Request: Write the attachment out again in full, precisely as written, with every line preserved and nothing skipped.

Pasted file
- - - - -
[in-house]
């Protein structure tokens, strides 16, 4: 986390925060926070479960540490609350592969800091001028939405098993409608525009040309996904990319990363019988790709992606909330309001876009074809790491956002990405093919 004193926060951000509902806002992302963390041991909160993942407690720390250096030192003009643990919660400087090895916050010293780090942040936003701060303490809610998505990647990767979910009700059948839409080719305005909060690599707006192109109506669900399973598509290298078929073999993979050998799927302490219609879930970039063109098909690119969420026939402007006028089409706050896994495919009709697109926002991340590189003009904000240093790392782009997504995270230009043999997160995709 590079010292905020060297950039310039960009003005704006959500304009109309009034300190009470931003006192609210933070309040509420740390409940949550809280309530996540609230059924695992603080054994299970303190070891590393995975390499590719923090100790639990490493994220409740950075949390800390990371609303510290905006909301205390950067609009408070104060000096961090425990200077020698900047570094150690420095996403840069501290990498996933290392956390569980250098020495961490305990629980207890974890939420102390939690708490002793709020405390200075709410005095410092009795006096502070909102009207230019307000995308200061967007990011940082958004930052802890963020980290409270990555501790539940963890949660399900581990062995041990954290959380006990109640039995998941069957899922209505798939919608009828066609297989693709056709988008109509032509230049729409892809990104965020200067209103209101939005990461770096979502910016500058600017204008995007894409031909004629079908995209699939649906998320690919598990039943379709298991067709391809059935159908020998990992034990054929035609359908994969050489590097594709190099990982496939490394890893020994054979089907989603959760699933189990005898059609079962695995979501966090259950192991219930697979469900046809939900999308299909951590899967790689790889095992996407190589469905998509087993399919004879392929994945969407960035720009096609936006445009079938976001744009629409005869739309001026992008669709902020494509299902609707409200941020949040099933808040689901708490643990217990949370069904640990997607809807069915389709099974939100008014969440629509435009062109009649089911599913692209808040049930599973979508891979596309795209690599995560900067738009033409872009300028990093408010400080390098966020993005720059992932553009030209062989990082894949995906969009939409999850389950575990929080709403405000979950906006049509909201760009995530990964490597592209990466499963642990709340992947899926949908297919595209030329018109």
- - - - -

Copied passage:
[in-house]
């Protein structure tokens, strides 16, 4: 986390925060926070479960540490609350592969800091001028939405098993409608525009040309996904990319990363019988790709992606909330309001876009074809790491956002990405093919 004193926060951000509902806002992302963390041991909160993942407690720390250096030192003009643990919660400087090895916050010293780090942040936003701060303490809610998505990647990767979910009700059948839409080719305005909060690599707006192109109506669900399973598509290298078929073999993979050998799927302490219609879930970039063109098909690119969420026939402007006028089409706050896994495919009709697109926002991340590189003009904000240093790392782009997504995270230009043999997160995709 590079010292905020060297950039310039960009003005704006959500304009109309009034300190009470931003006192609210933070309040509420740390409940949550809280309530996540609230059924695992603080054994299970303190070891590393995975390499590719923090100790639990490493994220409740950075949390800390990371609303510290905006909301205390950067609009408070104060000096961090425990200077020698900047570094150690420095996403840069501290990498996933290392956390569980250098020495961490305990629980207890974890939420102390939690708490002793709020405390200075709410005095410092009795006096502070909102009207230019307000995308200061967007990011940082958004930052802890963020980290409270990555501790539940963890949660399900581990062995041990954290959380006990109640039995998941069957899922209505798939919608009828066609297989693709056709988008109509032509230049729409892809990104965020200067209103209101939005990461770096979502910016500058600017204008995007894409031909004629079908995209699939649906998320690919598990039943379709298991067709391809059935159908020998990992034990054929035609359908994969050489590097594709190099990982496939490394890893020994054979089907989603959760699933189990005898059609079962695995979501966090259950192991219930697979469900046809939900999308299909951590899967790689790889095992996407190589469905998509087993399919004879392929994945969407960035720009096609936006445009079938976001744009629409005869739309001026992008669709902020494509299902609707409200941020949040099933808040689901708490643990217990949370069904640990997607809807069915389709099974939100008014969440629509435009062109009649089911599913692209808040049930599973979508891979596309795209690599995560900067738009033409872009300028990093408010400080390098966020993005720059992932553009030209062989990082894949995906969009939409999850389950575990929080709403405000979950906006049509909201760009995530990964490597592209990466499963642990709340992947899926949908297919595209030329018109």